It is vital of all local athletes to desist from doping if they are to guard Botswana’s sporting image, the Manager for Africa Zone VI Regional Anti-Doping Organisation (RADO), Andrew Kamanga, has said.
Doping is the use of prohibited medications, drugs or treatments by athletes with the intention of improving their athletic performance. To avoid or limit that, a body named the World Anti-Doping Agency (WADA) was established in 1999 as an international independent agency composed and funded equally by the sports movement and governments of the world.
Its key activities include scientific research, education, development of anti-doping capacities, and monitoring of the World Anti-Doping Code (Code) – the document harmonising anti-doping policies in all sports and all countries. Botswana had its first doping case in 2008. Since then, athletes across different sporting codes – track athletics, football and rugby among them – have been caught on the wrong side of the anti-doping regime, testing positive in both in and out-of-season tests.
At most, athletes test positive for banned substances when participating in various international competitions. Some of the athletes who have tested positive for banned substances in the country include Lydia Jele (athletics) and Amantle Montsho (athletics but retired). Kamanga has urged local athletes to stay away from taking performance enhancing performances. “And the emphasis goes to those representing the country at various international competitions,” he said in a telephone interview with Business Weekly Sports.
“It is absolutely crucial that athletes who represent the country in these prestigious international competitions are clean. They should be able to represent the country with pride and honour.” Kamanga noted that National Sports Associations (NSAs) have a role to play in ensuring that athletes stay away from doping. “They should utilise their various events, projects and programmes to reinforce the values of clean sports,” he said.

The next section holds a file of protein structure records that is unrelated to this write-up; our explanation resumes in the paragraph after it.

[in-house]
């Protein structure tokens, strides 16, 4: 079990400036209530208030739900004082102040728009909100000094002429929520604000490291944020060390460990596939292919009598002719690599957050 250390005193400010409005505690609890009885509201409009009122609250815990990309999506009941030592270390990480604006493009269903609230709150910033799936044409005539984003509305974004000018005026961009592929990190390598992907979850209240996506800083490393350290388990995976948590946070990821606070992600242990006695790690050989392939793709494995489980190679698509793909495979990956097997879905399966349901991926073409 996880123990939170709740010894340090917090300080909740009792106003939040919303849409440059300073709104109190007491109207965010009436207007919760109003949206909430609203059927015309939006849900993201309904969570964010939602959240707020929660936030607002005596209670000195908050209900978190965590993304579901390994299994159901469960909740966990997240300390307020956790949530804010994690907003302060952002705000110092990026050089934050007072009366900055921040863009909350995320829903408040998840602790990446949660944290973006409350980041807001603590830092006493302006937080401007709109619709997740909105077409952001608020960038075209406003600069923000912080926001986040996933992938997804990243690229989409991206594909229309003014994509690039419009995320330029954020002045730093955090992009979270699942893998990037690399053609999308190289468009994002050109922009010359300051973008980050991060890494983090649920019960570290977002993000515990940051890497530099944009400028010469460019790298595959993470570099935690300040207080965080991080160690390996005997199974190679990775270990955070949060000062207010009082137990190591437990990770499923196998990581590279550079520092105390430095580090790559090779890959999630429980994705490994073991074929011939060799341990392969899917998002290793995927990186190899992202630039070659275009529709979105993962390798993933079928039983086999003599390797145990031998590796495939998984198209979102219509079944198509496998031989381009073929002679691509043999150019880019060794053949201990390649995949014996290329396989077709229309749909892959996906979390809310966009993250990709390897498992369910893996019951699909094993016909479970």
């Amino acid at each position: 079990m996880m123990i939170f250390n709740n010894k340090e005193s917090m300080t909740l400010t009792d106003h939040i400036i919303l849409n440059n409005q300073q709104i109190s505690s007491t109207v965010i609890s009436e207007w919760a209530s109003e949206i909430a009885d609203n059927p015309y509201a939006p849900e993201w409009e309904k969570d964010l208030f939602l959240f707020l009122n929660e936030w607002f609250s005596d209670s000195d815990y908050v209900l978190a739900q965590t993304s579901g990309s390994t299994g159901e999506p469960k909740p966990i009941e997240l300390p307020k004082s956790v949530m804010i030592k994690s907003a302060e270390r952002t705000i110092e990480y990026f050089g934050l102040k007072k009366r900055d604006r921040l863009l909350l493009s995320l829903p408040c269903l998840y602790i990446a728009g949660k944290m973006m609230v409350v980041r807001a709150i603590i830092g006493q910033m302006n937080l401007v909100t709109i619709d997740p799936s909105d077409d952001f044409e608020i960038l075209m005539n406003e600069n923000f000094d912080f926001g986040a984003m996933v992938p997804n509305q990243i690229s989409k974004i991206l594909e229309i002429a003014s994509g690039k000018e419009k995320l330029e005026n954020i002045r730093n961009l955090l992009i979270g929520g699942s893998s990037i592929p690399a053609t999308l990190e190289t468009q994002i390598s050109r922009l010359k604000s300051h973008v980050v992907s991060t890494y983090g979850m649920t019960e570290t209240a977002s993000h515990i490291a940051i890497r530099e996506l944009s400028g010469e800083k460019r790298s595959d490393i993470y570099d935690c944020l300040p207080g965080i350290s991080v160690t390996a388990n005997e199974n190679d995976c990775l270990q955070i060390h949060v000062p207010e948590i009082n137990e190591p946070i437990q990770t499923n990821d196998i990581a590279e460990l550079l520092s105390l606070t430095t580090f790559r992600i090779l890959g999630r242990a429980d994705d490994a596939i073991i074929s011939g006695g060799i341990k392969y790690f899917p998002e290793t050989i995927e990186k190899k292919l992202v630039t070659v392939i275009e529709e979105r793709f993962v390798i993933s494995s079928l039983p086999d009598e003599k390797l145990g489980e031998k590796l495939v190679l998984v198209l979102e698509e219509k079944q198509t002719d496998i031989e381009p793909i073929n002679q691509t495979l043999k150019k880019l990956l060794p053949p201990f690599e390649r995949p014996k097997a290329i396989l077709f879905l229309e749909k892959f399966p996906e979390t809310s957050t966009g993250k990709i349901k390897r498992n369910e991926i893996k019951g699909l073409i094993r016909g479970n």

“Some NSAs have embraced this role and included anti-doping provisions in their constitutions and regulations. They are also actively engaging the Botswana National Olympic Committee (BNOC) to seal support for anti-doping education and awareness activities.” He emphasised the importance of doping education, noting that athletes ought to be schooled in it regularly because doping rules and regulations keep changing.
“And it must be noted that the Ministry of Youth, Gender, Sports and Culture, BNOC and the Interim National Anti- Doping Organisation Committee are undertaking commendable initiatives to educate athletes and athlete support personnel (ASP) on doping,” Kamanga said. “Athletes and ASP have to internalise the messages and help to promote clean sports.”
Even so, she noted that Botswana and other member countries of RADO have developmental challenges that make it difficult for them to implement certain anti-doping programmes despite his efforts to promote clean sports. “Limited financial resources and shortage of skilled personnel make it difficult for countries like Botswana to implement anti-doping programmes and projects,” he said.